When you are designing and laying out a 350 page book with 150+ photos [or even a 120 page book with 40 photos], you can easily become confused and be more prone to making errors unless you can go into what I call “factory mode”, where you need only concentrate on execution, not on solving problems.
Setting up a workflow is where you solve problems ahead of time. Workflow is simply the sequence of steps to follow to get your work done. In the context of this website, it’s the steps involved to combine a manuscript and photos into a printed and bound book. This sequence of steps will be pretty much the same from one print production project to the next. Once you work out solutions to the problems that inevitably arise in such projects, they become second nature. You know what to do at each stage of the project. And you’ll execute the same steps in the same sequence on subsequent projects. This is what I call “think once, execute many times.”
Another way to think about book design and production is to see it as a combination of
• creative work: that is, the book design itself,
• engineering: translating that design into master pages and styles, photo and layout workflow, etc.
• technical work: doing the actual page layout while learning all the shortcuts and best practices of your software and getting really fast with keyboard commands
• and clerical: keeping track of it all.
Workflow streamlines the engineering, technical and clerical parts of the project, giving you more time and energy to focus on the creative. And how would you prefer to spend your limited time: designing a knock ‘em dead cover or searching for the image file which has been misplaced?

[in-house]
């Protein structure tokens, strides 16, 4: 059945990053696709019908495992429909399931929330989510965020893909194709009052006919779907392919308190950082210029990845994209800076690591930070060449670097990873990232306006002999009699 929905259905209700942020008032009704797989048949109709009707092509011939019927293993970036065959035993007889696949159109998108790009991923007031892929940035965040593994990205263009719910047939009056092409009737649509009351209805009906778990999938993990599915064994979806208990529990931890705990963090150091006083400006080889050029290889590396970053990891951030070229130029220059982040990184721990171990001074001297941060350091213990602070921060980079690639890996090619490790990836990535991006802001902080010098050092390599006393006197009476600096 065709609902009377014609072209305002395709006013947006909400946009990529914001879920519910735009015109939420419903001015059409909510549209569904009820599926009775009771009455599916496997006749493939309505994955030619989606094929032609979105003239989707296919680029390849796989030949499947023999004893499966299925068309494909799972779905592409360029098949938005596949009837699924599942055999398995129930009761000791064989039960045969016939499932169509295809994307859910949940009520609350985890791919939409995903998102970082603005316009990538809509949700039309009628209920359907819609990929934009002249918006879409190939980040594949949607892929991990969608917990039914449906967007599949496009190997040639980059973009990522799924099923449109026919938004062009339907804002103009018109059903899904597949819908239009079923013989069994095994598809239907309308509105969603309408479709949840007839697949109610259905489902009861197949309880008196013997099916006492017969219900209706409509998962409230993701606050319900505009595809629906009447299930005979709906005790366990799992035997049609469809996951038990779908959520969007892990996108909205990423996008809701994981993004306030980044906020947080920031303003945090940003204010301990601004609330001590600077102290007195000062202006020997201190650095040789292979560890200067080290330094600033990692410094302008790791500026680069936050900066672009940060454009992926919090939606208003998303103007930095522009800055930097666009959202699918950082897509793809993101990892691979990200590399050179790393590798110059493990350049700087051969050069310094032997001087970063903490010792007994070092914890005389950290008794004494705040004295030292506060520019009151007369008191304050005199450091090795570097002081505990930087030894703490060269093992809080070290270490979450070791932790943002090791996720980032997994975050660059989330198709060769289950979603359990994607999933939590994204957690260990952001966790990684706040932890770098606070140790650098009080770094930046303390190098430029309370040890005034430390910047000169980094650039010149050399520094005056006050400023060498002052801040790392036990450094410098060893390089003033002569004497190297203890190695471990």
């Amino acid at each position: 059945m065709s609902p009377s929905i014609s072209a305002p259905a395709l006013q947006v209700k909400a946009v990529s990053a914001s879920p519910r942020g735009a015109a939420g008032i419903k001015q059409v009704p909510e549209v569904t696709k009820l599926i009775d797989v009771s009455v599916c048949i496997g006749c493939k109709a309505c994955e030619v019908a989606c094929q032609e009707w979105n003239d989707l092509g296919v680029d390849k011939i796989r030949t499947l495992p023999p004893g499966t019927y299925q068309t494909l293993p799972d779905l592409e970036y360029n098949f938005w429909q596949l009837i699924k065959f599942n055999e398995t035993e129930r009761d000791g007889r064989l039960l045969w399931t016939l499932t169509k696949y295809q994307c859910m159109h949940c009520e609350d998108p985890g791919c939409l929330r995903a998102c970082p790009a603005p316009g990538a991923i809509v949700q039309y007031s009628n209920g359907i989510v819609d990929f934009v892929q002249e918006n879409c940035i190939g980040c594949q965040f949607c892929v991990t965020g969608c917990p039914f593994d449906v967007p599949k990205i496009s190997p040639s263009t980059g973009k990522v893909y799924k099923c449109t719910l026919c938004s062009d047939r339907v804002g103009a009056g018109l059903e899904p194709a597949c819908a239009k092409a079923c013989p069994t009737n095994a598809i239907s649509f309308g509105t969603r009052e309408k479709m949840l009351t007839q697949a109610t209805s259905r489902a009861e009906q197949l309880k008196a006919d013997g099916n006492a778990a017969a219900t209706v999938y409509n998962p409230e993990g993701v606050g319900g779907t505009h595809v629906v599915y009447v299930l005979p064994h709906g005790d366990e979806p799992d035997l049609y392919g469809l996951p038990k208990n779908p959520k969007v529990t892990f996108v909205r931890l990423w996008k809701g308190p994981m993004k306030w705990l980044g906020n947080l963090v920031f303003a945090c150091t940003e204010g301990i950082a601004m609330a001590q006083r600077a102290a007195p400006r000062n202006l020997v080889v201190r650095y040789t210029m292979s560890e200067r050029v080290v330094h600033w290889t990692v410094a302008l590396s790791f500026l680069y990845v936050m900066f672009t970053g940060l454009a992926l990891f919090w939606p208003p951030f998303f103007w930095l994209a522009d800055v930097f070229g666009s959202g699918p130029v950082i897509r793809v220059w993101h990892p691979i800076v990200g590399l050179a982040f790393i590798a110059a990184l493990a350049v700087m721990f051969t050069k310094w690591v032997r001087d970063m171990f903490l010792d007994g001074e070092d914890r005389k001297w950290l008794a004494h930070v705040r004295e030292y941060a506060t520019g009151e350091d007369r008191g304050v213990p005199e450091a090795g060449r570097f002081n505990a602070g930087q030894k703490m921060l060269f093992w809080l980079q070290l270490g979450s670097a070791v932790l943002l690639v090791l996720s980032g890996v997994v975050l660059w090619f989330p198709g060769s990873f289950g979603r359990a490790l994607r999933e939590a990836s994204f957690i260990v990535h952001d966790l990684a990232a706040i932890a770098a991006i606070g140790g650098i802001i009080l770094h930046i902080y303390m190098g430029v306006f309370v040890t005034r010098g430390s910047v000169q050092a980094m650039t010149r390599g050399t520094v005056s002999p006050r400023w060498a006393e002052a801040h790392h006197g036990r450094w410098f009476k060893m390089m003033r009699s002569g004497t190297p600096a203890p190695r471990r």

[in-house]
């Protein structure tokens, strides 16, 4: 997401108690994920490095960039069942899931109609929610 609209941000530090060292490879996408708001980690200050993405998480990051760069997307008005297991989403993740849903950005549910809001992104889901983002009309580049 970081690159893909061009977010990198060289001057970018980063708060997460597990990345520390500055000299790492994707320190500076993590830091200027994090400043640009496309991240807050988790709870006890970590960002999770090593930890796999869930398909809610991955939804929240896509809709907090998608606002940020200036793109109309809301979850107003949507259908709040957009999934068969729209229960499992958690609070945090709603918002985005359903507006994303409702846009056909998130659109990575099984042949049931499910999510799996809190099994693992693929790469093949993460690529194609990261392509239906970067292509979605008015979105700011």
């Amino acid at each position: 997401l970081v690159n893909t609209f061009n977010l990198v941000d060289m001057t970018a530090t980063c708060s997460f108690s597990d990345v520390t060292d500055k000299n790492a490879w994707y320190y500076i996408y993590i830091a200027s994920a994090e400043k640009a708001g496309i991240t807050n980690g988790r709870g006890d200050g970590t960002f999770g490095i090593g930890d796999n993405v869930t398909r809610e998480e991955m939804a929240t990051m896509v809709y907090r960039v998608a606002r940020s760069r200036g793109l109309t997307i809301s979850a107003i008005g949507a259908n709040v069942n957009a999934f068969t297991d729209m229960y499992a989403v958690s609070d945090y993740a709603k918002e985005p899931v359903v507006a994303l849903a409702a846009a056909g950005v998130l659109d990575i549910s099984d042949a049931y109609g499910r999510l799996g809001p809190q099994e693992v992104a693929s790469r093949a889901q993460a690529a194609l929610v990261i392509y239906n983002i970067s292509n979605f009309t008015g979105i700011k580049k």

Some of the advantages of establishing a print production workflow are:
• increased efficiency, which translates directly into increased profitability
• a reduced chance of making stupid errors and when [not if] you do, a good workflow will alert you so you can correct them sooner rather than later
• if it is necessary to deviate from your established workflow, there’s a framework in place to prevent you from getting too far off track,
• and, when you are tired, you can still accomplish a great deal of work because the more consistently you follow the workflow steps, the more effortless your technical skills become.
I’m on a mission to convince personal historians and graphic designers to develop and follow a workflow system for book design and production. I’ll be writing a lot more about this in the coming weeks and sharing details of the workflow I’ve developed in my 20 [ahem. oh, okay!] close to 30 years of experience.
No other posts right now, but you might be interested in the upcoming teleclasses I’ll be offering on workflow where we’ll be identifying the distinct phases involved in transforming a manuscript into a privately published book and seeing where the most common trouble spots are.